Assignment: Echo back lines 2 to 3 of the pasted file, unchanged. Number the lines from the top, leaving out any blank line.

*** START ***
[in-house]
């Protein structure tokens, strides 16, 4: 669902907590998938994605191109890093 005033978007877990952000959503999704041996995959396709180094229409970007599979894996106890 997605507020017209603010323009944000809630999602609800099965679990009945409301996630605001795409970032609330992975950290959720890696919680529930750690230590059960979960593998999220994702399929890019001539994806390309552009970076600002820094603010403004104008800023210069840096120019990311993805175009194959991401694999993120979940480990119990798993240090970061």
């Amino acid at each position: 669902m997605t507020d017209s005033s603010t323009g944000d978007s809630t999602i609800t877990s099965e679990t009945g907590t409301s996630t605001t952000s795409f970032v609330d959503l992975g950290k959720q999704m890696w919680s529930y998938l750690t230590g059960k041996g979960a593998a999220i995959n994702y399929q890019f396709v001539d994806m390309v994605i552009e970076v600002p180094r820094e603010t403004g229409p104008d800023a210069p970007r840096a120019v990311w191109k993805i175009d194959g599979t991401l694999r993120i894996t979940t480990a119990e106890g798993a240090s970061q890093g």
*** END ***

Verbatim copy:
């Protein structure tokens, strides 16, 4: 669902907590998938994605191109890093 005033978007877990952000959503999704041996995959396709180094229409970007599979894996106890 997605507020017209603010323009944000809630999602609800099965679990009945409301996630605001795409970032609330992975950290959720890696919680529930750690230590059960979960593998999220994702399929890019001539994806390309552009970076600002820094603010403004104008800023210069840096120019990311993805175009194959991401694999993120979940480990119990798993240090970061």
């Amino acid at each position: 669902m997605t507020d017209s005033s603010t323009g944000d978007s809630t999602i609800t877990s099965e679990t009945g907590t409301s996630t605001t952000s795409f970032v609330d959503l992975g950290k959720q999704m890696w919680s529930y998938l750690t230590g059960k041996g979960a593998a999220i995959n994702y399929q890019f396709v001539d994806m390309v994605i552009e970076v600002p180094r820094e603010t403004g229409p104008d800023a210069p970007r840096a120019v990311w191109k993805i175009d194959g599979t991401l694999r993120i894996t979940t480990a119990e106890g798993a240090s970061q890093g």